Hi! I'm Alex and I blog over at Her Wonderful Adventure. I have been many things in my life: foster kid, ghost story enthusiast, and teacher -- but one of the coolest things I can say about myself is that I spent a year abroad in Sweden as an au pair.
What an au pair actually does can vary from country to country and household to household. The sky is usually the limit on where you decide to go, but the basic idea is the same; to help a family with their children and home, usually including teaching the children conversational English. The term 'nanny' isn't quite accurate; actually the word 'au pair' is loosely translated as 'equal' meaning that the worker is treated as family and not a servant or housekeeper. Some au pairs just skip the paperwork and work under the table, others go through agencies. I used a web service called Au Pair World. (It's free!)
I got the idea in my head while in a really bad spot in my life -- crumbling relationship, unhappy with my pointless job, taken over by wanderlust. I saw some agency posting on Craigslist for an au pair and I was like, "What the heck is that? Travel overseas?" I researched and ran across the site, made a profile, and started contacting families. It only took a few months before I found my perfect match (no seriously, we skyped and there were fireworks!) and right around Christmas, I made my way to beautiful Sweden for the winter. I chose Sweden because I've visited before and had friends there, as well as being a little obsessed with the language and culture. It's the land of the Vikings, of course!!
To be perfectly frank, the first month was ran on pure adrenaline and nerves. I had never quite been a family member before, only the awkward foster kid, and I was unfamiliar with how families worked. I did have a ton of experience with kids though, so I just ignored the terrifying feeling of being totally lost, and focused on the wonderful boys I au paired for. They taught me Swedish relatively quickly, and their adorable broken English is probably one of my favorite things on earth! After the two month mark things started feeling normal. We were closer than ever. The family and I went on outings, spent time sightseeing and showing me the culture, and having lots of 'fika' over delicious coffee while discussing the differences in our countries. They were disgusted by things like cool-whip and flavored coffee creamer, and I was horrified at the lack of peanut butter and jelly sandwiches and cashiers who would bag groceries for me!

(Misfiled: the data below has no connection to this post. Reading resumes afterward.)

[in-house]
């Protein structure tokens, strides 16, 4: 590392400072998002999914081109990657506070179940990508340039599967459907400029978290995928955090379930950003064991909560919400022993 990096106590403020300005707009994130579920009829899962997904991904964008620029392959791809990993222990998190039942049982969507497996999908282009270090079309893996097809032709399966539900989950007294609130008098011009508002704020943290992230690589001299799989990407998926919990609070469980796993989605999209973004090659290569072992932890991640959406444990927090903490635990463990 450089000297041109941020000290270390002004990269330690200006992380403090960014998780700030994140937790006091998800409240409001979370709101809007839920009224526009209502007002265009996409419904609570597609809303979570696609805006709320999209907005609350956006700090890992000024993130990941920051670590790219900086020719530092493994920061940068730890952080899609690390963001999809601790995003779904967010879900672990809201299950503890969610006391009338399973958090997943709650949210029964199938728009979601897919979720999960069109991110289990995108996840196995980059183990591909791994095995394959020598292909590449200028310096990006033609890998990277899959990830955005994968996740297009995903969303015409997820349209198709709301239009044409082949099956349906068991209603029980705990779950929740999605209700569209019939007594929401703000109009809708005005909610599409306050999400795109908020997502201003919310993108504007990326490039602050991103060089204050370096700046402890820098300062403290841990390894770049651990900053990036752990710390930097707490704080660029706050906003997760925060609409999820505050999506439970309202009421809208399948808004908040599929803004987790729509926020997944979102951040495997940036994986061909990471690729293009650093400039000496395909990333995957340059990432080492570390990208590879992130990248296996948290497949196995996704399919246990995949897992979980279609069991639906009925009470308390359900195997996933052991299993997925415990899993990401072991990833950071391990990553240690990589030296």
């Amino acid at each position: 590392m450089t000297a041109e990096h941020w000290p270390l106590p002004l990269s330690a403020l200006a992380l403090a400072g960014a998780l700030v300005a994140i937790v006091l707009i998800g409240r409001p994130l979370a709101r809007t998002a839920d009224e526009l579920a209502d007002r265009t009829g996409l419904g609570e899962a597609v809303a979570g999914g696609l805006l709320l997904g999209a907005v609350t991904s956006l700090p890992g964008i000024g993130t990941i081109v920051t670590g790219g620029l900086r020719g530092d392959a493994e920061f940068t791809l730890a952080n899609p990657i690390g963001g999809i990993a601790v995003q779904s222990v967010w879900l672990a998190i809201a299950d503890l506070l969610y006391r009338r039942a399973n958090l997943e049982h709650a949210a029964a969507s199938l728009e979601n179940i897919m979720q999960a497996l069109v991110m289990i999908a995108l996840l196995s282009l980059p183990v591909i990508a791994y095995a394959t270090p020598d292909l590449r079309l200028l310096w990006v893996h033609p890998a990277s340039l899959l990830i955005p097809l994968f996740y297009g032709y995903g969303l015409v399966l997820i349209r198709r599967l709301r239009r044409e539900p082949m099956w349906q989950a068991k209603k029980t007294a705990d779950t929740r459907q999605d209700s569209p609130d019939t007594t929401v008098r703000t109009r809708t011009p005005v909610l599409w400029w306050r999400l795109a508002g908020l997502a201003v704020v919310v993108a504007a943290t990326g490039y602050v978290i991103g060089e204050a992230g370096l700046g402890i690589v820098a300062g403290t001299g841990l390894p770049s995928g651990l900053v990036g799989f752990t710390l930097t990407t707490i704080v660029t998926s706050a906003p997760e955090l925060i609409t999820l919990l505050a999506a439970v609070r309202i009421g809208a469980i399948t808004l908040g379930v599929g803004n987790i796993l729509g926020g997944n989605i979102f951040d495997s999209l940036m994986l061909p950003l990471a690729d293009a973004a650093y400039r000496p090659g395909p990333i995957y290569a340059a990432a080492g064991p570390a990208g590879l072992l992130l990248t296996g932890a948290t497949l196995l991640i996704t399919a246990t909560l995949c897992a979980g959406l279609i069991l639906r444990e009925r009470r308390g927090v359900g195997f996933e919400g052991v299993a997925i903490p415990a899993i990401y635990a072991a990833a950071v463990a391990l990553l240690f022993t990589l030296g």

The snow began to melt and the days began to get long (REALLY long...sunset at , sunrise at ) and before I knew it this life was normal! Riding the subway to get around, speaking Swedish to store cashiers, taking my shoes off as soon as I entered the house and lots and lots of fika. A sweet sidenote that I feel I should mention here is that I met my current boyfriend, Henri, shortly after moving to Sweden. I had no intention of falling in love with a dark-haired Scandinavian hunk, but it happened. He became a part of our little family as well. My friends and my boyfriend and my au pair family all took me on amazing adventures: overnight cruises to Finland and Estonia, a long train ride to the arctic circle, the Stockholm archipelago where we had our typical Swedish summer house.
I was changed so much by Sweden and its culture and people. The authentic friendships I built, and the genuine family I have over there will never leave the deepest part of my soul. I actually recently wrote some of the ways Swedish culture itself changed me, but I will say this--no matter where you go as an au pair, you will grow and thrive immensely. Of course part of that comes from just being away from home which is important for everyone seeking to learn more about themselves. Another part of it comes from the courage it takes to just plop down in a foreign land where nobody speaks your language or knows the truth about your home. It's isolating, and being isolated is a great learning experience. And of course the job itself, caring for and looking after children, is so rewarding, exhausting, and exhilarating there are no words for it!
How to get started
If you'd like to get started on the road to adventure and finding your own overseas family, I personally recommend Au Pair World, just from my own experience. You can also google local Au Pair agencies, just make sure you do your research on them and if possible interview some au pairs for suggestions and advice. If you do find a family, always make sure you Skype with them first, and prepare a list of questions (What will my pay be? What chores would you like me to do? What hours would you anticipate me working? Can you detail an 'average' day in the household?) Pick a country you'd like to visit and search for au pair families in that country!
The people who are searching for au pairs need someone who is comfortable with kids, comfortable with cohabiting in their home, ready and willing to possibly learn a new language and teach each other their own unique culture. And good au pairs are people who are creative, adventurous, and want something a lot more unique than just a nanny job or a babysitting night every so often.
Rad Gal, Rad Gig is a new feature on The Clueless Girl's Guide where I invite really neat gals to share their really cool stories. Whether your gig is a full-time job or just a hobby, I want to hear from you! If you think you'd be perfect for Rad Gal, Rad Gig, feel free to get in touch or view the information on the Submissions page! Just submit a short description of what you do and why you think it's rad!